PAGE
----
Texas Tech University

Medieval & Renaissance Studies Center

 Pesellino and Workshop, "Seven Liberal Arts", tempera on panel (16.5” x 58”), Italian c. 1450, now in the Birmingham Museum of Art Kress Collection, K540.

Pesellino and Workshop, "Seven Liberal Arts", tempera on panel (16.5” x 58”), Italian c. 1450, now in the Birmingham Museum of Art Kress Collection, K540.

Hwaet! MRSC News Flashes:

Mark Your Calendar for These Upcoming Events!

October 2021, Events: 

Virtual symposium event scheduled for October 1st and 2nd, 2021
This virtual event to be held on October 1st and 2nd of 2021. Contact Jessie.Rogers@ttu.edu for details or accommodation requests.

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TEMA Conference: October 15th - 16th

Call for Papers: TEMA (Texas Medieval Assocation) Conference and Virtual Meeting, "Medieval Global Encounters." Oct 15-16, 2021. CFP deadline 9/1/2021.

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About the TTU Medieval and Renaissance Studies Center

The Medieval and Renaissance Studies Center (MRSC) is dedicated to the advancement of Medieval and Renaissance studies at Texas Tech, in the State of Texas, and in the lands beyond. It currently supervises a graduate certificate program in medieval and Renaissance studies, provides some conference participation support for students working in these areas, and sponsors guest lectures and other activities related to medieval and Renaissance studies. Whereas traditional academic programs are organized to support specific perspectives and programs, the Center seeks to unite faculty and students interested in medieval and Renaissance area studies that transcend disciplinary boundaries. At the same time, it seeks to enhance campus, state, and national knowledge about Texas Tech programs already in place. The Center, approved in 2011, is located administratively within the College of Arts and Sciences but also receives support from the Texas Tech Office of Research and Innovation, the Humanities Center, the Department of History, and the College of Visual and Performing Arts.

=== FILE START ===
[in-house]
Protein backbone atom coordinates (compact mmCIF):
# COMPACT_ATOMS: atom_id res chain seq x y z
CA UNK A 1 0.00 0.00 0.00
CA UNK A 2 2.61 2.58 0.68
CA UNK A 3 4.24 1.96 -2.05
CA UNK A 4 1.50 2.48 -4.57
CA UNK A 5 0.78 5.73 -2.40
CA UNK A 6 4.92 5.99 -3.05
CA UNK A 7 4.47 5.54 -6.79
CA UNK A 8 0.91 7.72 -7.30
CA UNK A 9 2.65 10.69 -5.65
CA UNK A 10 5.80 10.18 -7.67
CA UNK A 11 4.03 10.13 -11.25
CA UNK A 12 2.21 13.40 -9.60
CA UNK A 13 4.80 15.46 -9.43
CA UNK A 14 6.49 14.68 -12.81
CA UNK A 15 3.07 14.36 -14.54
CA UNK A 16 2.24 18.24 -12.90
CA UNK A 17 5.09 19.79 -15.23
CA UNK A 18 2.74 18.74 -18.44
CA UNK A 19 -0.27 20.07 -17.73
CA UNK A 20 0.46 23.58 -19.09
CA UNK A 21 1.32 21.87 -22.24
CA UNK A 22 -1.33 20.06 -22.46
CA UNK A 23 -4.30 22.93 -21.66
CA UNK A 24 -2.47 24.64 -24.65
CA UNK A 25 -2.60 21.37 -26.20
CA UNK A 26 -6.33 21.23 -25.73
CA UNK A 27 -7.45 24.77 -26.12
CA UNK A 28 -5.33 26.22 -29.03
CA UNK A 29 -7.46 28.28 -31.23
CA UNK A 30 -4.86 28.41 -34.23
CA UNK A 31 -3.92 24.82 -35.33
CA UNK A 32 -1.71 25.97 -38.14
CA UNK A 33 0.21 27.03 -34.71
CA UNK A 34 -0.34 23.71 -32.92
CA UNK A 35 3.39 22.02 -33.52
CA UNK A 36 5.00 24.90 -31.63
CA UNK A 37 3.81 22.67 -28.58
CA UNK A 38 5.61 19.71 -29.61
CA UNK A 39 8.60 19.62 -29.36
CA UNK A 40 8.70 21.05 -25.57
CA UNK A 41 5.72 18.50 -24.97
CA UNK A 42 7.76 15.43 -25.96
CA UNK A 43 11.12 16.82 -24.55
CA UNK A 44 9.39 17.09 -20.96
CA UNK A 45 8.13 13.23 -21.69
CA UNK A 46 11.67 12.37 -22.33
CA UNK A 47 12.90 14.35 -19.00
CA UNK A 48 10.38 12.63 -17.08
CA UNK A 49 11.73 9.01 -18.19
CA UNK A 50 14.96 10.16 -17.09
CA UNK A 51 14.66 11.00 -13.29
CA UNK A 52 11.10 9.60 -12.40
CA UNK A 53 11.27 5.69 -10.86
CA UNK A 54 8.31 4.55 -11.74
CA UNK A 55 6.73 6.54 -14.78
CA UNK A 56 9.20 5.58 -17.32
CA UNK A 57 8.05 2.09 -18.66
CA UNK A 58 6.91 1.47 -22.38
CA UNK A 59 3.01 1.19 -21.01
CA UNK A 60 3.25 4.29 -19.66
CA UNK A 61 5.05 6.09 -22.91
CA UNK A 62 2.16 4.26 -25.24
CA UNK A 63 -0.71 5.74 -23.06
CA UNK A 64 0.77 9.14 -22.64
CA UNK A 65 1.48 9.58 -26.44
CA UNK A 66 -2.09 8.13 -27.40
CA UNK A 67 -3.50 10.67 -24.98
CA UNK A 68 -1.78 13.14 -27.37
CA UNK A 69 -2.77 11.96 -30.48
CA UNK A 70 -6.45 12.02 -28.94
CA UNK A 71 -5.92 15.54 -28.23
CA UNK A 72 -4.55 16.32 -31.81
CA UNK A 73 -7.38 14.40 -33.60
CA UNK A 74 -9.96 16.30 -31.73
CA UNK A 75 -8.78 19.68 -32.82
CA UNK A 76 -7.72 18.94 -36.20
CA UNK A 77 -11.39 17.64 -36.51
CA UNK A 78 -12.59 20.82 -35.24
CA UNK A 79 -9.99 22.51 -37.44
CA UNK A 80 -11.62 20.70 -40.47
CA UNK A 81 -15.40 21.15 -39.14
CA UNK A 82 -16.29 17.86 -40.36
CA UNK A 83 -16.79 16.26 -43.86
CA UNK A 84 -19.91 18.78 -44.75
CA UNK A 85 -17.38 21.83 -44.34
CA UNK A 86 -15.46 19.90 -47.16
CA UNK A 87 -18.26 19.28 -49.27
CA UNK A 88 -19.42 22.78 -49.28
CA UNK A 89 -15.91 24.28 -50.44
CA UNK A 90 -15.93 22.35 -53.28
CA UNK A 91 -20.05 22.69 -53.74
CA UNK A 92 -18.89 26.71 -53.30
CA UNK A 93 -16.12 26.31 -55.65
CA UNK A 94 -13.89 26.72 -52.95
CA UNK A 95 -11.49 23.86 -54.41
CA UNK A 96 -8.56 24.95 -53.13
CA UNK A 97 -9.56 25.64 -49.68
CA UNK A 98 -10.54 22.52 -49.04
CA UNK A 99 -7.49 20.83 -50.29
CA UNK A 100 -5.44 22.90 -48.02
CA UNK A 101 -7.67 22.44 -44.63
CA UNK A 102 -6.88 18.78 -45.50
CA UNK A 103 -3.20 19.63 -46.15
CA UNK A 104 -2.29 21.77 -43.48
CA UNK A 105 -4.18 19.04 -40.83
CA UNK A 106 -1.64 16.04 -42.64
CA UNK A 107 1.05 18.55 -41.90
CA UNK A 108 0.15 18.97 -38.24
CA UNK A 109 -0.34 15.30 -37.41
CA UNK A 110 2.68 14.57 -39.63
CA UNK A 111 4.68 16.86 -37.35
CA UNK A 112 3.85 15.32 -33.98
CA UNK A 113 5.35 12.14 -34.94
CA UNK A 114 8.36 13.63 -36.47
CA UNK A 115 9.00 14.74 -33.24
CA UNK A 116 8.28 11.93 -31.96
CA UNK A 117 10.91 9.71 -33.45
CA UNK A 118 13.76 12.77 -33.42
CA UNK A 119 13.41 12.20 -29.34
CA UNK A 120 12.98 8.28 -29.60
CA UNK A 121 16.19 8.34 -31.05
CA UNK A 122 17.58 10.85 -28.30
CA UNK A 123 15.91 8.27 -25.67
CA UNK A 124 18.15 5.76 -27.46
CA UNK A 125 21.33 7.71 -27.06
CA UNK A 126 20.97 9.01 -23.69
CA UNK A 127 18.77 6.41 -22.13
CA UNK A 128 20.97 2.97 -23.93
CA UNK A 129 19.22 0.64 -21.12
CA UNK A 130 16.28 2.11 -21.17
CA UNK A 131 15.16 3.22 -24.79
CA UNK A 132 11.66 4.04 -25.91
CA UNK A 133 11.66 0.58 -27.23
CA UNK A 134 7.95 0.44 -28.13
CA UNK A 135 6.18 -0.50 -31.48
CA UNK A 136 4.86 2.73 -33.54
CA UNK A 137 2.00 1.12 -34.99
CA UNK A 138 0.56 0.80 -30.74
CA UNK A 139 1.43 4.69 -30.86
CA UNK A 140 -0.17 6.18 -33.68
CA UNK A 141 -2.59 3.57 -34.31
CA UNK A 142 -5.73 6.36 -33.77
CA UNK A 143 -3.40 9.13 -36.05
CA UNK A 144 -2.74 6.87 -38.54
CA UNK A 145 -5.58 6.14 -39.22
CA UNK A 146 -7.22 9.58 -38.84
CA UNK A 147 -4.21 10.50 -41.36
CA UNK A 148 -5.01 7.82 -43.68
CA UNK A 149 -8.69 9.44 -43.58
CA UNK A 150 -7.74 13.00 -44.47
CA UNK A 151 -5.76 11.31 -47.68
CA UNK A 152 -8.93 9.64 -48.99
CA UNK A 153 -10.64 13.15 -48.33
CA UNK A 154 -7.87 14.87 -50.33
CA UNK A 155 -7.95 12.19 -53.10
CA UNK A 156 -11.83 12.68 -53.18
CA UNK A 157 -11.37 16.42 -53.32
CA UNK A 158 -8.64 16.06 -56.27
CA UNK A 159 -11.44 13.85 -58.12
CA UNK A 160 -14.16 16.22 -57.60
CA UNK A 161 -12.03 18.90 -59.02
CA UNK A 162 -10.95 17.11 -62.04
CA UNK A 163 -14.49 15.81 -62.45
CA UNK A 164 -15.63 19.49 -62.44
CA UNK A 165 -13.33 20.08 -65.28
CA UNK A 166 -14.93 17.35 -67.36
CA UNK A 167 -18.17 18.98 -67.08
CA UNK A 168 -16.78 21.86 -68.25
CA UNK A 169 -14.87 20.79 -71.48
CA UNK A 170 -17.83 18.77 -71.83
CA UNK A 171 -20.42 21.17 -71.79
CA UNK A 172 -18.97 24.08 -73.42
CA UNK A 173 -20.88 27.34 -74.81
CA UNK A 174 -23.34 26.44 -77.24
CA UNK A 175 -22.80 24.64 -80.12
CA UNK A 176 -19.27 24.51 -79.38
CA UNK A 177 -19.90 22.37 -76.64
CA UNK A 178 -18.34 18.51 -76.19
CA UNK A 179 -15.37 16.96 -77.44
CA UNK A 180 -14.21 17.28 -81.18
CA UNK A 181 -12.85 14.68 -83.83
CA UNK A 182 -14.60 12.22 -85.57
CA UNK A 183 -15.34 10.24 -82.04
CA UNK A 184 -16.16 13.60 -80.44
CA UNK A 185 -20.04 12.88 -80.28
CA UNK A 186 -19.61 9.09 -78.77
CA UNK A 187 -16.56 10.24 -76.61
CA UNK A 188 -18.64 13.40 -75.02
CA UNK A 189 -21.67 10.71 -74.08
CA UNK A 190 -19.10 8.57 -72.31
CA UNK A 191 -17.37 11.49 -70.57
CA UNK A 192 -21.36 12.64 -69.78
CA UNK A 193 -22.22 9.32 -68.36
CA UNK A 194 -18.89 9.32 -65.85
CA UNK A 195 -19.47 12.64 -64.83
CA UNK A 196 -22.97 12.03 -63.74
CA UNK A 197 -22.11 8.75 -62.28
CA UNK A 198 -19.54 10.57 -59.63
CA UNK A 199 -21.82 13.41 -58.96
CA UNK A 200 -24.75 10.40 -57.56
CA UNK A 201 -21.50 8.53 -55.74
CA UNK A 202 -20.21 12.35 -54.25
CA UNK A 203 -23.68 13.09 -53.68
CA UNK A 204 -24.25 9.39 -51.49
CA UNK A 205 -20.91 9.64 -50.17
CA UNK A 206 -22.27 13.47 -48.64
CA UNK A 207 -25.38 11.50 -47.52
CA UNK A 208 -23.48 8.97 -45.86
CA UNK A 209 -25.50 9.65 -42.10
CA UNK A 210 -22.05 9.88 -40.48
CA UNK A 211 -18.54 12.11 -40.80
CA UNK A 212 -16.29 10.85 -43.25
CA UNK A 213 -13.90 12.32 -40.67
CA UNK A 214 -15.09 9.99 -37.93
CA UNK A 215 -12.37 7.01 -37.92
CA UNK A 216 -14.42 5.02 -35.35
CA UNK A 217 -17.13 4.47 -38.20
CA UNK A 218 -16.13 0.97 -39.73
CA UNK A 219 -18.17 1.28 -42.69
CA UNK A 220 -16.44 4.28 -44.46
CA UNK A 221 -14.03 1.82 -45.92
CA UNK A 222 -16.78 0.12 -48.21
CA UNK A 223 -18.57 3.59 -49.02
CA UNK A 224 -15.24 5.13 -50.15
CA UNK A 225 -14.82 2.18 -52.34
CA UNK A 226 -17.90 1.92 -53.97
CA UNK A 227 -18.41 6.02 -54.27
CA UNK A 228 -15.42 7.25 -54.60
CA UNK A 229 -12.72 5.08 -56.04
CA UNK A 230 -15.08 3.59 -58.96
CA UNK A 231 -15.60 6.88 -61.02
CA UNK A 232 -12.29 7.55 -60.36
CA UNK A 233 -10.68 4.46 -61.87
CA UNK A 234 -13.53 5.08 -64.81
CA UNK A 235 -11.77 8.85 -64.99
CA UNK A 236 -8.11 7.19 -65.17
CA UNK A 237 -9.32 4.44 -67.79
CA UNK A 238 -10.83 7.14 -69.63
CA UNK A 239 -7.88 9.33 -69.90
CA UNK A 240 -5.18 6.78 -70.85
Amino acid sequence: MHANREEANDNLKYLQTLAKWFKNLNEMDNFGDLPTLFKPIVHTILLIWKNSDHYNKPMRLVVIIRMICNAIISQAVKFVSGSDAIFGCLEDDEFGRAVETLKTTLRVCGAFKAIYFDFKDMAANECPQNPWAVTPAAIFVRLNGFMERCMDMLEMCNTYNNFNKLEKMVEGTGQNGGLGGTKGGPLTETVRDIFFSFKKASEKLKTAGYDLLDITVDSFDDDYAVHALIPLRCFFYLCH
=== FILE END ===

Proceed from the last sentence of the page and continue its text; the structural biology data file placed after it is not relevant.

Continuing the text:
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The “Bull of Quivira” (one of the Plains “cities of gold”), woodcut of a bison by Christoffel Jegher [1569-1652]
 

Texas Tech University, although established on the High Plains of the Texas Panhandle in 1923, is rooted in the much deeper histories of peoples from many corners of the world. The lands on which the university is built have been inhabited for thousands of years, and in the last half-millenium, have been home to Comanche, Lipan- and Mescalero Apache, and Teyas peoples. Europeans first encountered the region and its people in the sixteenth century, when a small expedition led by the Spaniard, Francisco Vázquez de Coronado, crossed the plains in search of the mythical land of Quivira. Material traces of these earliest explorations and contacts are still being uncovered today by local farmers and professional archaeologists alike. The university's connection to Spanish intellectual and cultural traditions is memorialized in our campus's brick and stone architecture, self-consciously modeled on the Universidad de Alcalá de Henares, built in 1553. The Medieval & Renaissance Studies Center at Texas Tech recognizes the complicated and entangled histories that have given rise to the university and by setting them in their deeper contexts, seeks to enrich public discourse on some of the most pressing issues we face today.    

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